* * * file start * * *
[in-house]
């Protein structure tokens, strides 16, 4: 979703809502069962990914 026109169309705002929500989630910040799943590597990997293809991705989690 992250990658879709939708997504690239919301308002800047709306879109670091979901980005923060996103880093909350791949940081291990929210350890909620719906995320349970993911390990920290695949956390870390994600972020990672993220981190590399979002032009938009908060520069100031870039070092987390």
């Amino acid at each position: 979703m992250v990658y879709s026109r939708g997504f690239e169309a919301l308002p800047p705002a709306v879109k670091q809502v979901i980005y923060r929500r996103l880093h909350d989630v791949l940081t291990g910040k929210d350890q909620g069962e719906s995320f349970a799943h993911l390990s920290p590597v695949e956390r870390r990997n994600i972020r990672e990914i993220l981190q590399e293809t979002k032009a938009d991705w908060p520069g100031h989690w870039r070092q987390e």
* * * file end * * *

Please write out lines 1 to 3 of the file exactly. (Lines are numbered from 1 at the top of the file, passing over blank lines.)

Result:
[in-house]
């Protein structure tokens, strides 16, 4: 979703809502069962990914 026109169309705002929500989630910040799943590597990997293809991705989690 992250990658879709939708997504690239919301308002800047709306879109670091979901980005923060996103880093909350791949940081291990929210350890909620719906995320349970993911390990920290695949956390870390994600972020990672993220981190590399979002032009938009908060520069100031870039070092987390």
């Amino acid at each position: 979703m992250v990658y879709s026109r939708g997504f690239e169309a919301l308002p800047p705002a709306v879109k670091q809502v979901i980005y923060r929500r996103l880093h909350d989630v791949l940081t291990g910040k929210d350890q909620g069962e719906s995320f349970a799943h993911l390990s920290p590597v695949e956390r870390r990997n994600i972020r990672e990914i993220l981190q590399e293809t979002k032009a938009d991705w908060p520069g100031h989690w870039r070092q987390e």